Sure, there’s Mojo and Uncut and a few others who are weathering the storm, but the smaller independent magazines that used to fill my mailbox are going the way of the dinosaur. That cover above is from the latest issue of Bucketfull of Brains, a fine UK print magazine I’ve been proud to be a small part of for over a decade, which is only one-third of their long and storied history. But like many small businesses, they are teetering at the brink and reaching out for help – in this case, a small subscription drive.

“The reality is that if you’ve ever thought of subscribing to Bucketfull Of Brains now is the time to do it… It’s our 30th anniversary year and we would like to see 31, and while we wouldn’t be quite ready to call ourselves an institution our continued existence does keep the editors out of one.”

The vinyl album is not dead, and while the numbers are not gargantuan, it is making a comeback. There’s a niche market for it, and thankfully there will be product to satisfy that small but loyal audience, because they were willing to step up and do something about it when the time came. Well, the crappy economy hurts everyone, and all those small labels and independent bands cutting budgets are cutting back on print advertising, the lifeblood of a magazine. Many have already fallen; many more are barely hanging on. Time to step up.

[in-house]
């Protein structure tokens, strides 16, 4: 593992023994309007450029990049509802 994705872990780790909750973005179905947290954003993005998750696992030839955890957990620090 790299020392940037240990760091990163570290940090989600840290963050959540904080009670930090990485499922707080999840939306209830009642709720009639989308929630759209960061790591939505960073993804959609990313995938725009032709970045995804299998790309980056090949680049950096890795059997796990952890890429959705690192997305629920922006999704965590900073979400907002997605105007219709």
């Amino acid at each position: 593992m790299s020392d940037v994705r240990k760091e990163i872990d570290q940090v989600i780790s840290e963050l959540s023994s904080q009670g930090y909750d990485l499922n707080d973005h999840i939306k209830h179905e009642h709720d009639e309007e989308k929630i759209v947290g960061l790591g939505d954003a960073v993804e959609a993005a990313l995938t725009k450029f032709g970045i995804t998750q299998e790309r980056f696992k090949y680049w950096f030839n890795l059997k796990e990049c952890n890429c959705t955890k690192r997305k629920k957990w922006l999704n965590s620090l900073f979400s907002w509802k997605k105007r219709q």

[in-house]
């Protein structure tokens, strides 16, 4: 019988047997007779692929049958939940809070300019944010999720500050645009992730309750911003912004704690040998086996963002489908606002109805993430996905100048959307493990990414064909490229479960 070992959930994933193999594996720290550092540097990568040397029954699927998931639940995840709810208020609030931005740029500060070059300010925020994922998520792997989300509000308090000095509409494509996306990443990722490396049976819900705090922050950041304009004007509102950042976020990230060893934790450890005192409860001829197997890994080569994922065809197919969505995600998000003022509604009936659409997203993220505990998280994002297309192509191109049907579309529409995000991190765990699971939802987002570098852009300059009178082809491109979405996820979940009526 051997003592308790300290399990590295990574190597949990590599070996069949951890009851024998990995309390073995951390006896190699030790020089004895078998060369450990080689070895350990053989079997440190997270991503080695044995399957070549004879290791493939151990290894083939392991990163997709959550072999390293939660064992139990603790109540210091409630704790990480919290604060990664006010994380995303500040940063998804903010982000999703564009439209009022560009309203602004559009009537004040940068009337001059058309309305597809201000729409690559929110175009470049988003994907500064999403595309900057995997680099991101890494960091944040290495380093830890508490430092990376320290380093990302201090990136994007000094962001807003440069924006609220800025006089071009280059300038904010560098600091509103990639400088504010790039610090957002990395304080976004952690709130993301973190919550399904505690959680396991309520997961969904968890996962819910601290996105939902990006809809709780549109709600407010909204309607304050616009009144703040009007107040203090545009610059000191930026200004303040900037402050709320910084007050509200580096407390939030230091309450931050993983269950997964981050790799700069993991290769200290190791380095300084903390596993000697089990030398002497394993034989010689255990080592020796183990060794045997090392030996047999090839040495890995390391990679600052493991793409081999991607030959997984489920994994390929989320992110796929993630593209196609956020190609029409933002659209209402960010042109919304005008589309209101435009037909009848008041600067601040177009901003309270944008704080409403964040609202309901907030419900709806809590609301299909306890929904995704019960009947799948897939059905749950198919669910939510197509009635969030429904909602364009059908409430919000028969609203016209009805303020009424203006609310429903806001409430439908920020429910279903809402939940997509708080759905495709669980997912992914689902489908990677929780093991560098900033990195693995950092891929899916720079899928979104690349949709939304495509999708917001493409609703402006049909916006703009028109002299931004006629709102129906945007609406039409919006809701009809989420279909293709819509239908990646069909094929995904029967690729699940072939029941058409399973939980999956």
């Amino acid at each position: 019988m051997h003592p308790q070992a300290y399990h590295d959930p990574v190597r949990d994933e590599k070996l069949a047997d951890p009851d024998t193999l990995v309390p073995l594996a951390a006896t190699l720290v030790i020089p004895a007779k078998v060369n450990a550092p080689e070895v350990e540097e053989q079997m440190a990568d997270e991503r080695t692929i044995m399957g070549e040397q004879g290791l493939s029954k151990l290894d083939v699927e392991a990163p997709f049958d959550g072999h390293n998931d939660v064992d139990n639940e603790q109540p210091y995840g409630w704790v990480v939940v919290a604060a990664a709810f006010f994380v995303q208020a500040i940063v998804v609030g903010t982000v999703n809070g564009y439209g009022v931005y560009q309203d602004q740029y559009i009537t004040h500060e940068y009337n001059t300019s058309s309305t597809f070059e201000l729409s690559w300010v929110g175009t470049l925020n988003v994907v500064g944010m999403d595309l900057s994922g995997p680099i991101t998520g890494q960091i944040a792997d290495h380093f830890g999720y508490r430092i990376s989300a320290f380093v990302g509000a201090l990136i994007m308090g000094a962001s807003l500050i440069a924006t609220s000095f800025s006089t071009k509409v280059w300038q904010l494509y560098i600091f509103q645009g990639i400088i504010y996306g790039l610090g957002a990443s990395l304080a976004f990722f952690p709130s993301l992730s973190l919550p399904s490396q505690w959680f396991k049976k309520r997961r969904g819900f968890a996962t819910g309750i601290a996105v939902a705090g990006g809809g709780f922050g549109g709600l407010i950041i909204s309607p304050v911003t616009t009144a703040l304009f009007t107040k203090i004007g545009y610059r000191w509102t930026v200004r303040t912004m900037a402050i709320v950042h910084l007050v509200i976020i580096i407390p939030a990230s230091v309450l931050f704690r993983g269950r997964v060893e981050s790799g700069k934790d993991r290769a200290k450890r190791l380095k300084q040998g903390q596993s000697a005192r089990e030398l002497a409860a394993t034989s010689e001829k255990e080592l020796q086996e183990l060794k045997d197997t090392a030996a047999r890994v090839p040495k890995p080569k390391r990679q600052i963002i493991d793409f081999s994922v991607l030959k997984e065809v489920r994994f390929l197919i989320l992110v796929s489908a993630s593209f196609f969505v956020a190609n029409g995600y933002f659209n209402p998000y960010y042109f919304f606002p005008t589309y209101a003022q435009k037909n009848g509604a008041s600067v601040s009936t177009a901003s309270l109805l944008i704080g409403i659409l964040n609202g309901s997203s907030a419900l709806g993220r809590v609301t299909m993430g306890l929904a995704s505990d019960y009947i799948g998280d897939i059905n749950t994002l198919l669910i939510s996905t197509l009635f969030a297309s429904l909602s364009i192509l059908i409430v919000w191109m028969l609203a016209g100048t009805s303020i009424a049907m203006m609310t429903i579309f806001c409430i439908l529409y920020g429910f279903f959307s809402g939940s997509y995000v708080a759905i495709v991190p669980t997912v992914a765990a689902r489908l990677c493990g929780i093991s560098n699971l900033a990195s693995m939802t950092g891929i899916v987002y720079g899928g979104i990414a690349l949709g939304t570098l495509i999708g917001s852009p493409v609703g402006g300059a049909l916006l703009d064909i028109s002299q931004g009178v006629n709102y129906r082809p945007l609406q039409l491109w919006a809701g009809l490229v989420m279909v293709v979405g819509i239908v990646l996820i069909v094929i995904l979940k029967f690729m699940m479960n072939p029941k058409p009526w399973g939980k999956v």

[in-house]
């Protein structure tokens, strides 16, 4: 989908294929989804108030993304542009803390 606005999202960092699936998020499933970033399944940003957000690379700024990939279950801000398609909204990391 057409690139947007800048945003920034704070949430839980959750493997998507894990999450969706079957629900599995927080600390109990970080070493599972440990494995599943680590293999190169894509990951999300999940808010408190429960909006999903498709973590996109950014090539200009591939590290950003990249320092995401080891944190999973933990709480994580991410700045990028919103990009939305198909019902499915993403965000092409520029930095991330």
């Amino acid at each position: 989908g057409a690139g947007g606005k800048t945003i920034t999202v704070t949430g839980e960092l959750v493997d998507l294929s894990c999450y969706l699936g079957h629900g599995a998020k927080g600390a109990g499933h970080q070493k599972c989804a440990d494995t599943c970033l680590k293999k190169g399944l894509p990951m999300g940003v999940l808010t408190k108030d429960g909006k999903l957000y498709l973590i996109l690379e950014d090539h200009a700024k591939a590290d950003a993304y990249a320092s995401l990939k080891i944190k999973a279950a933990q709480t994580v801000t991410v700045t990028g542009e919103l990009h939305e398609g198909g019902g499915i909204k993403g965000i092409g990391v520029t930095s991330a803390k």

Don’t get me wrong – there are a lot of great blogs and podcasts on the web and I enjoy them immensely. But there’s a special pleasure that can only come from the printed page, especially one that is a labor lf love. For those who get that, know that the time to stand up and be counted is now. Please stop by Ugly Things and The Big Takeover and Bucketfull of Brains and sign up, won’t you? It’s a small price to pay to continue to enjoy such great rewards. (Let me rephrase that for those who can only respond to hyperbole: Subscribe and Keep Hope Alive!)

read paper on john

Life's simple pleasures are timeless